How do you follow up a debut novel that seems to be almost universally loved by those who have read it? By writing a book that may be even better in my opinion. My opinion may not be shared by everyone who loved Blood Song. This is definitely a different book from that.
Instead of a single narrative about Vaelin told in the form of a flashback, we are instead given three new point of view characters in addition to Vaelin and the interludes from the perspective of the chronicler. Two of the characters, Frentis and Lyrna, will be instantly familiar from the first novel. The fourth, Riva, was probably my favorite. As a new character she probably got the most character development of the four. I think having two male POVs and two female ones gave the novel a good balance.
I found Lyrna’s story to start a bit slow, but I was quickly grabbed by the book as a whole and eventually sucked into her narrative as well. Much like Blood Song this is one of those books that grabbed hold and didn’t let go. I hated to put it down and loved to pick it back up.
I’m glad for the format change as I think Mr. Ryan was able to tell a much larger story as a result. There were parts of the story where the various POV’s overlapped, but there were also a lot of things that would have gone otherwise unmentioned if he stuck with just Vaelin’s story.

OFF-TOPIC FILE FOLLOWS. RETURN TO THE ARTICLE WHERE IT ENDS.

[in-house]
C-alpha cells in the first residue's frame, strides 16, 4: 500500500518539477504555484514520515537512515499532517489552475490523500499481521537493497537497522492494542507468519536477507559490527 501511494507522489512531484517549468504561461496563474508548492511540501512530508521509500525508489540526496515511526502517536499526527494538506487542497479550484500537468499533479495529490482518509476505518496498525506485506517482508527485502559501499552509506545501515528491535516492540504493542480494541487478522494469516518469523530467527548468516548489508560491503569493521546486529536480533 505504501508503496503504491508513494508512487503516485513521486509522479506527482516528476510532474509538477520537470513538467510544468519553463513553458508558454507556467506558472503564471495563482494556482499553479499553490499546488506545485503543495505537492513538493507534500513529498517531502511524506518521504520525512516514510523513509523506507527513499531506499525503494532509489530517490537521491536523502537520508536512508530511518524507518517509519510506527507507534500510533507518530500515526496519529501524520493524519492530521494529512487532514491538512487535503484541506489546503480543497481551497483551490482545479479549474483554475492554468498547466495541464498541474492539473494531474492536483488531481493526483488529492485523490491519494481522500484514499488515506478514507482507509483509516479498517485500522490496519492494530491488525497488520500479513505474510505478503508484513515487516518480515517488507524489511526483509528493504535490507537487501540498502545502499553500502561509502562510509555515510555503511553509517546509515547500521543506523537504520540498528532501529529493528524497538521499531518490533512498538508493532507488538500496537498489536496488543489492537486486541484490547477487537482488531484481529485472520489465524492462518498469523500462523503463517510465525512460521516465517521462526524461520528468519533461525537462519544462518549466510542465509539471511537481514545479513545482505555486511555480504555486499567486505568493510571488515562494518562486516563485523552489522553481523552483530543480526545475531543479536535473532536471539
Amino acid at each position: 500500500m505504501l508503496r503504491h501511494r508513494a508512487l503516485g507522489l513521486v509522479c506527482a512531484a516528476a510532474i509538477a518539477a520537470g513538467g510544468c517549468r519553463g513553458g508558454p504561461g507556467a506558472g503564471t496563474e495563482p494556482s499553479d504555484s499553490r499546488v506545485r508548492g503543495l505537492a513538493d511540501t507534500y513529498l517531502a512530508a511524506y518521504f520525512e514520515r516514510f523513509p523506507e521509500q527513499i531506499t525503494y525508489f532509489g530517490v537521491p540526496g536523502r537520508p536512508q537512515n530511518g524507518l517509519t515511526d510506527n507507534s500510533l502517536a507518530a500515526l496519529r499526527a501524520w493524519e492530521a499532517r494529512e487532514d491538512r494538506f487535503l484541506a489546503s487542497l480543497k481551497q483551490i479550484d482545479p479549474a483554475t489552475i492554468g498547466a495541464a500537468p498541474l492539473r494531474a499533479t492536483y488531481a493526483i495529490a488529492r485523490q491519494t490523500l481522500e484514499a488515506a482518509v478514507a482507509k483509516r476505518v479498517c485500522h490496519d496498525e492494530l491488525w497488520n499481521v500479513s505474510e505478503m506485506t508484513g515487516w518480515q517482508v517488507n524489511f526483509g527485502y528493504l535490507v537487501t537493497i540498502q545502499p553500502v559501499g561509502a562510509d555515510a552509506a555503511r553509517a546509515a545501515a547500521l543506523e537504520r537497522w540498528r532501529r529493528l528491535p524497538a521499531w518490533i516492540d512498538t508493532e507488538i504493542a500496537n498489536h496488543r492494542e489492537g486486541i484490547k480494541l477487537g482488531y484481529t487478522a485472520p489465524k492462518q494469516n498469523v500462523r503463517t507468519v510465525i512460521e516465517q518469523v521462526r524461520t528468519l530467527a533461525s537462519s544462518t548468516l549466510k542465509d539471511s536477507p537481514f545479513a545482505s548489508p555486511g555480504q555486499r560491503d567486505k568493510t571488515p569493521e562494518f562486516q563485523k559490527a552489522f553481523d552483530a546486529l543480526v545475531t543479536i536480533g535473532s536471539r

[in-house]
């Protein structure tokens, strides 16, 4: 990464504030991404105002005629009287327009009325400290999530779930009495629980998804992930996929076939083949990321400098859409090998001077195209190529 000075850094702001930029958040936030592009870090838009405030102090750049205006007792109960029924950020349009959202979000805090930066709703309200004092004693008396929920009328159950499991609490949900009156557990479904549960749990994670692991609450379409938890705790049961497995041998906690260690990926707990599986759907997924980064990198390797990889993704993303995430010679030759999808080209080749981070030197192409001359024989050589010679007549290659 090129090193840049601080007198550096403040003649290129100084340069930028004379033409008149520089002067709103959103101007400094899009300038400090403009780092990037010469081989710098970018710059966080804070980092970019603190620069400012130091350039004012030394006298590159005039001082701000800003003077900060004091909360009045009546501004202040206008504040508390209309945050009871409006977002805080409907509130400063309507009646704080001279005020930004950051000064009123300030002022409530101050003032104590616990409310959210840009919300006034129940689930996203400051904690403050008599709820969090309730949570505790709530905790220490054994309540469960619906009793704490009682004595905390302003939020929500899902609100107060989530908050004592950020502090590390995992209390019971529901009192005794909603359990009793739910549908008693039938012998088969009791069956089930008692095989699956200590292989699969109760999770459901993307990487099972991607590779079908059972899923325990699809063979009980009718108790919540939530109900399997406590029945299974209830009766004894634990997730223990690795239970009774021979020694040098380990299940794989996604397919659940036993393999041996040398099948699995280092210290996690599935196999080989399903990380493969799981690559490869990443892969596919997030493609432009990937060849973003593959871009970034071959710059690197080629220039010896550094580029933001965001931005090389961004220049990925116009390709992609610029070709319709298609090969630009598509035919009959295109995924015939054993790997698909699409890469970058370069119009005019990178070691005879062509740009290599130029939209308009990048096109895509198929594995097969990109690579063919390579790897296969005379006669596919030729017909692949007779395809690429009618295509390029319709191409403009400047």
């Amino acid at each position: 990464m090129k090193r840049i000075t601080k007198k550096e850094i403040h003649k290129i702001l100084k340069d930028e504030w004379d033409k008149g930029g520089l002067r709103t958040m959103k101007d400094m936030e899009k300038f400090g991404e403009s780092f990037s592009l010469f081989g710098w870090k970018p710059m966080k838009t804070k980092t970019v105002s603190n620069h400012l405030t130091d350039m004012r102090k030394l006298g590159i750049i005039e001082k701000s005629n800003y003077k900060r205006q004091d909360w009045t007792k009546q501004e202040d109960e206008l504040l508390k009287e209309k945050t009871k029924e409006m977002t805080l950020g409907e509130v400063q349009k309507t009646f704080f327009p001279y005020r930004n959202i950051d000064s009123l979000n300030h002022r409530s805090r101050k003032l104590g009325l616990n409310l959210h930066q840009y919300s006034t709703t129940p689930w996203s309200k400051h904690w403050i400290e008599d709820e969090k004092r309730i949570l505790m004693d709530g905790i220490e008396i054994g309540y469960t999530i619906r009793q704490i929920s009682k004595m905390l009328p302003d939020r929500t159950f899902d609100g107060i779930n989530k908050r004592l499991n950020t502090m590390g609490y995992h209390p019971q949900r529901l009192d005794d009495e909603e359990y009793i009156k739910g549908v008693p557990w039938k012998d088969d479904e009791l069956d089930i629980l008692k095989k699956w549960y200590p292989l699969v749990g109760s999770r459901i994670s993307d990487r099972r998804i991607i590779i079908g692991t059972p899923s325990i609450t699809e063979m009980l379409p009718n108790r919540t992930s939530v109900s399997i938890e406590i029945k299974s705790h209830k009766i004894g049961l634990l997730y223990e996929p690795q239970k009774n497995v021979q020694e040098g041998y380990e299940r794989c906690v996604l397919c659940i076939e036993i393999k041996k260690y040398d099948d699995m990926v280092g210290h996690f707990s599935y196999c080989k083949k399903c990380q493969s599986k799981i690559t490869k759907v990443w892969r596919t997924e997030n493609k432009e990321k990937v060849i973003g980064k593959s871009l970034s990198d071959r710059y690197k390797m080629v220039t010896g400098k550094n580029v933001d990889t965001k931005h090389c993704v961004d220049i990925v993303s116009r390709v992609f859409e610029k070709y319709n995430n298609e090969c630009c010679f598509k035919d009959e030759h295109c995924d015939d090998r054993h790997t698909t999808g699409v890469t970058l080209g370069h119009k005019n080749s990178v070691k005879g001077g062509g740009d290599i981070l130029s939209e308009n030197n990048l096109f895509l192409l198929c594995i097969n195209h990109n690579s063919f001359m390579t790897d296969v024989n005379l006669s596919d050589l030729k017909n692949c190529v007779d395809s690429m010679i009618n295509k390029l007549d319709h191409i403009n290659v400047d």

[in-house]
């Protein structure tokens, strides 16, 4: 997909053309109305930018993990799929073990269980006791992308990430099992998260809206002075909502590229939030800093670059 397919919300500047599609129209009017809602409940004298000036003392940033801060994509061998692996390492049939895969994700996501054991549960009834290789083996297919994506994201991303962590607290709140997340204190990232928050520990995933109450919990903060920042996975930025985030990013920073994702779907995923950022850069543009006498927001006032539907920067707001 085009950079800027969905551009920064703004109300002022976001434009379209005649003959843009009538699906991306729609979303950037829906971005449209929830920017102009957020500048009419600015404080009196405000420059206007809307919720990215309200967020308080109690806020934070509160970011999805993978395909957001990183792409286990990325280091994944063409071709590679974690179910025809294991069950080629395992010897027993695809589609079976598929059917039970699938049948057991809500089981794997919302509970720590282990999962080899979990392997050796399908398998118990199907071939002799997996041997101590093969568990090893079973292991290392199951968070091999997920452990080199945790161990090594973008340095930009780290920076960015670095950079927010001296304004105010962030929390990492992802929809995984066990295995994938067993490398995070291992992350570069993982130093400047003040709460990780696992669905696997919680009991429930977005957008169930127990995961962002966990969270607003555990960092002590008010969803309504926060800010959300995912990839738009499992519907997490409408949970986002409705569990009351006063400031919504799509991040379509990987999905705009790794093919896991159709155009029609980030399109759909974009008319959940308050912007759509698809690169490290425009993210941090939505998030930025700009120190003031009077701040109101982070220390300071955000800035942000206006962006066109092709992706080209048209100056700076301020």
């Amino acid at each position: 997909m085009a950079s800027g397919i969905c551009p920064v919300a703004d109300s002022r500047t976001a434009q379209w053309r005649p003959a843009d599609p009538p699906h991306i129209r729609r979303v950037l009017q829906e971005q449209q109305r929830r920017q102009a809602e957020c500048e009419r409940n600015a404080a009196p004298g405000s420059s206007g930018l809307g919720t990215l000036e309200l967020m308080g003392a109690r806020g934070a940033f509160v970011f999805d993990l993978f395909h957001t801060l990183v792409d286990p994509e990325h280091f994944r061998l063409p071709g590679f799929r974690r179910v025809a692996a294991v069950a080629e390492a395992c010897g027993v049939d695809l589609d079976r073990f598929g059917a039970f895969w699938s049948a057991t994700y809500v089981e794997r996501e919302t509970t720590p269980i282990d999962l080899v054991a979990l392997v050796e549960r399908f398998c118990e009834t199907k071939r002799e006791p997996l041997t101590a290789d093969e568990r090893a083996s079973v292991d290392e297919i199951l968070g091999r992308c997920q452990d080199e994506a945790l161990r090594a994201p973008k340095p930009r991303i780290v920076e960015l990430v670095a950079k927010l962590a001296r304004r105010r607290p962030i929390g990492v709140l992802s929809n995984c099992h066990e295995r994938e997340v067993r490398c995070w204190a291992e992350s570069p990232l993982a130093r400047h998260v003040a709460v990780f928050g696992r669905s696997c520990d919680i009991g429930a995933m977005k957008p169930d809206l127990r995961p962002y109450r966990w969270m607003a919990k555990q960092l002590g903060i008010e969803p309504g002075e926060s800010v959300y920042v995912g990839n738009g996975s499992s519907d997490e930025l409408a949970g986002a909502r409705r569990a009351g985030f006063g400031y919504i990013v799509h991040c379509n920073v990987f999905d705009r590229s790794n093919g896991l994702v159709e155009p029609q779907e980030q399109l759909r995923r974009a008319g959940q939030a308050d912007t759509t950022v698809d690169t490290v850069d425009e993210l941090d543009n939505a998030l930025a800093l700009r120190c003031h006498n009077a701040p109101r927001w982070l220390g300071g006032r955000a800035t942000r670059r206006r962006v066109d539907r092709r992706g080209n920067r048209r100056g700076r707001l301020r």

There are some excellent action scenes, though probably fewer overall than the first. While the first book was more a hero’s journey, this book is more epic fantasy with larger implications to the realm as a whole.
There are answers to many of the big questions I had from the first novel. Often times it seems like authors jealously guard all their book’s secrets and wait until the last possible minute to reveal them. Not so with this series. I felt there were several big reveals in parts 2 and 3 that other authors might have held back. There are plenty of new questions to take the place of those that are answered that kept me wanting to keep listening and find out what would happen next.
Mr. Ryan has put himself in a precarious position of writing two really excellent novels in what I believe is supposed to be a trilogy. Now the expectations are that much higher for the finale of what has quickly become one of my favorite series.
Stephen Brand is a great narrator that could stand to have his volume boosted. He does an excellent job with voices and inflections, but can be frustratingly quiet in places.
If you haven’t read this book yet, do yourself a favor and pick it up. And if you haven’t read/heard of this series you should check out Blood Song as soon as you can.
Review by Rob Zak.
Pilo Family Circus
By Will Elliot; Read by Mark Stephens
Publisher: Audible Studios for Underland Press
Publication Date: 27 May 2014
[UNABRIDGED] 11 hours 5 minutes
Themes: / horror / circus / psychotic clowns /